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Thread: Maruka & Nakayama Stamps 2013

  1. #1
    alx
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    Default Maruka & Nakayama Stamps 2013

    Gentleman, start your engines. A new day is upon us in regards to Nakayama stamps. On October 14th 2013 I attended the annual Kyoto Miners Union meeting in Kyoto held at the Kyoto City Art Museum. There were 6 members of the union present and most of them had a table with some stones on display and for sale. I noticed that Ishihara-san of the Ohira mine and Hitomi-san the current Union president and Imanishi-san all had stones that were freshly stamped in black ink kanji "Nakayama" on the top surface of the stone. I asked Ishihara-san what was going on and he said that it is now in agreement that since there is offically no actual Nakayama mine in a physical form, that members felt that if they owned stones from the previous Nakayama mine that closed in the 1960s that it would not be an infringement on any copyrights to stamp those stones with a simple Nakayama ink stamp as an attribution.

    This does not include any standing copyrights to the specific original Maruka stamp owned by Hatanaka-san or any other stamps owned by him as they relate to the Nakayama mine. Below is a photo of that particular stamp along with a few others from the Hatanaka page.



    This is the stamp created by Kato-san and which is the property of Hatanaka Toishi Co. Kyoto. And this exact image is of that very same stamp used by Kato-san and now by Hatanaka-san and or his heir to use when ever and where ever he or they wish to.

    You are seeing as posted in other threads and other forums blatant fake Maruka stamps, ink stamps that are just different enough in one stroke or two so that they are not direct representations but are instead direct mis-representations. This is not to say that exact reproductions are or will not be made to use as forgeries.


    Some of you do not realize that in Japan people do not sign their names that often. If you go to the bank to make a deposit or withdraw you do not sign the statement but instead you stamp it with your personal stamp that is hand carved and supposedly unique, each stroke of the carvers gouge is suppose to be unique. Legal forms are stamped, not signed. The page above is just one from the Kyoto Miners Union book of stamps that are registered for their use only.


    Evidently the name Nakayama is too generic a name to be present in that book, so each miner, wholesaler, retailer or even you or I can have our own unique Nakayama stamp made up now because Nakayama is just a fictional name meaning "middle mountain".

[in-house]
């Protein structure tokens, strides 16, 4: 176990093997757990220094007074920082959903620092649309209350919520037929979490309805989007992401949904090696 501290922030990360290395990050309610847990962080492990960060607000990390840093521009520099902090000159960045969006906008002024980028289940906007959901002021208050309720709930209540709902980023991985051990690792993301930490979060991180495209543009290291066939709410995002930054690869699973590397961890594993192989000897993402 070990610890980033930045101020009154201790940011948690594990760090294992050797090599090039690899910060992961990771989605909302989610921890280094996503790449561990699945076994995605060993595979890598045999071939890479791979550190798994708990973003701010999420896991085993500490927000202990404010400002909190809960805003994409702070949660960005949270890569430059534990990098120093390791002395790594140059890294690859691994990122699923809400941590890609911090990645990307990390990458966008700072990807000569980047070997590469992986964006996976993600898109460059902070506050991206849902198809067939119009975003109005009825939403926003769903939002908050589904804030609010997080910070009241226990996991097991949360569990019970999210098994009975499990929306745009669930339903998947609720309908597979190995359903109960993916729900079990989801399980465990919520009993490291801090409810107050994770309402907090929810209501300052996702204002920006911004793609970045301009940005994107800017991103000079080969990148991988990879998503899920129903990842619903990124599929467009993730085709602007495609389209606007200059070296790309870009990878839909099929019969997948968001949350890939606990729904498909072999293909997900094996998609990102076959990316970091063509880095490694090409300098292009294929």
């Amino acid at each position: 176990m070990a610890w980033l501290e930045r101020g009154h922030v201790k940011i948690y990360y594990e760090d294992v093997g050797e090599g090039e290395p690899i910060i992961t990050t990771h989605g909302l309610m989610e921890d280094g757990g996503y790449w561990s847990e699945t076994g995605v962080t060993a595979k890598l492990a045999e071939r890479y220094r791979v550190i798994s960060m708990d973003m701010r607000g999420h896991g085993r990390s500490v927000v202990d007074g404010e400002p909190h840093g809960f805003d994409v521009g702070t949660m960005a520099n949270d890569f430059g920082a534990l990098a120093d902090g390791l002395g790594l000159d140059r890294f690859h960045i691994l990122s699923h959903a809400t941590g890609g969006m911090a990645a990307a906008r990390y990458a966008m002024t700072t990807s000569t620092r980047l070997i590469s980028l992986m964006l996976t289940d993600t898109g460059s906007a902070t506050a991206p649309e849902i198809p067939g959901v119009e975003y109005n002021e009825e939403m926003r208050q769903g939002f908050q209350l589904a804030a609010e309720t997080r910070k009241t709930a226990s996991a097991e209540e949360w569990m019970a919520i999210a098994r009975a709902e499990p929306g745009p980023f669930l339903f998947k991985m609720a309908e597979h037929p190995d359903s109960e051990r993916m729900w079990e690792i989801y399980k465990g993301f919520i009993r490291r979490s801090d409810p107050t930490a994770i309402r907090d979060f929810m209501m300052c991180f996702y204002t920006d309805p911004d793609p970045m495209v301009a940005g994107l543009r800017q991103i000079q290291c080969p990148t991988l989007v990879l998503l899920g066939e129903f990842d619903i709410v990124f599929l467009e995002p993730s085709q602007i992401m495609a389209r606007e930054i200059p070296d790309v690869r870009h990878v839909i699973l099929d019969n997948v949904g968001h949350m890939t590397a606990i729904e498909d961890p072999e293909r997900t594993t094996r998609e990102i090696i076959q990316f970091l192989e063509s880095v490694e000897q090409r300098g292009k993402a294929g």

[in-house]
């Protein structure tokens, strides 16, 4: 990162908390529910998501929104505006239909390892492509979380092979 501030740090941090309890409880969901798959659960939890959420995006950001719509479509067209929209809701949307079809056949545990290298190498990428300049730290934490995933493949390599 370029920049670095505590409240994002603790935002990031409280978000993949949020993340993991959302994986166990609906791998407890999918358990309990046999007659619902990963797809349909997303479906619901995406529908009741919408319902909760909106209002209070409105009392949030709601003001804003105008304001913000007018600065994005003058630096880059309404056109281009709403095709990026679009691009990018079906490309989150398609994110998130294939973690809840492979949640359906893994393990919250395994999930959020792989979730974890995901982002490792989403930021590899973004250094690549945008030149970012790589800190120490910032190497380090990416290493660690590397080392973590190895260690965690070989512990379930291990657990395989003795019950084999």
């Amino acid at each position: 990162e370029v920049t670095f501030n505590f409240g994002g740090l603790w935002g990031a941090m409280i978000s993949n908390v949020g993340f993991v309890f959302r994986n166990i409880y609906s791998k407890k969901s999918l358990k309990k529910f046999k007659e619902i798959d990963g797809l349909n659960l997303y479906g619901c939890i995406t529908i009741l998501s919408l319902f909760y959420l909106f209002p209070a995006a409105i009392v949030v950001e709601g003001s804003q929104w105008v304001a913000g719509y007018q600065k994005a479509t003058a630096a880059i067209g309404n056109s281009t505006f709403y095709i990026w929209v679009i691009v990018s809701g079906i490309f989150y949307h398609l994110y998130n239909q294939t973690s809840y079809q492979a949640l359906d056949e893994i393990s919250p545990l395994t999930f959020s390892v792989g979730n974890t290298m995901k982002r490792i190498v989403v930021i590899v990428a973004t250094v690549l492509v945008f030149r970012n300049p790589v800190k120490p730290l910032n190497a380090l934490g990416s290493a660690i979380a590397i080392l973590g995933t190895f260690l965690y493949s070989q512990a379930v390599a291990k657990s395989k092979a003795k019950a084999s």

When the Nakayama mine was open, Kato was just a miner, he was not a retailer. He did stamp some stones evidently for special orders and such but he mainly sold stones to wholesalers from Kyoto. Yamamoto-san of Gifu told me that once a month Kato-san would hold an auction at his shop near his mine, he would invite the same 5 wholesalers to come up, rummage through and bid on each of 5 piles of stone. It was in this way, after the stones went down the valley and into the various workshops in Kyoto that those wholesalers would be process, dress and polish and finally to ink stamp those Nakayama stones before shipment to retailers in Japan. They all used their own stamps reading like rarely the name of their company but usually more in the lines of: HonYama, or Sho HonYama or Betsu or what ever. They did not stamp them Nakayama or Maruka. It was considered a privilage by those 5 wholesalers to be invited to bid, and it was they and only they who had this opportunity. Hatanaka-san was one of those bidders.

    Ishihara-san told me that his father was asked by Kato-san to bulldoze the last tunnel at Nakayama closed in the late 1960s, for safety reasons. In exchange he was given an amount of Nakayama stone as part trade for his services. Ishihara-san will show you some of this stock if you ask. It is expensive though. I would image that the mining trade was a cash poor propostion, and that trades were common, not just with Kato but amongst other miners too. This is why there are stocks of Nakayama stone here and there around the Kyoto area.

    I understand that now Imanishi has stated (according to Maxim) that he can now sometimes distinguish true Nakayama Kato mined stones by the kawa skin, and Stefan has suggested that by test sharpeing you can distinguish these Nakayama qualities too. There should be no reason why any number of these wholesalers or retailers cannot either learn or already know how to tell with some certainty an Ohira stone from a Nakayama stone. We shall see in the near future how this all plays out. In the meanwhile I would caution those of use here to first judge a potentional "Nakayama Maruka" ink stamped stone first by the quality of the stone. Kato-san did not freely stamp thousands upon thousands of stones, he was particular with his product.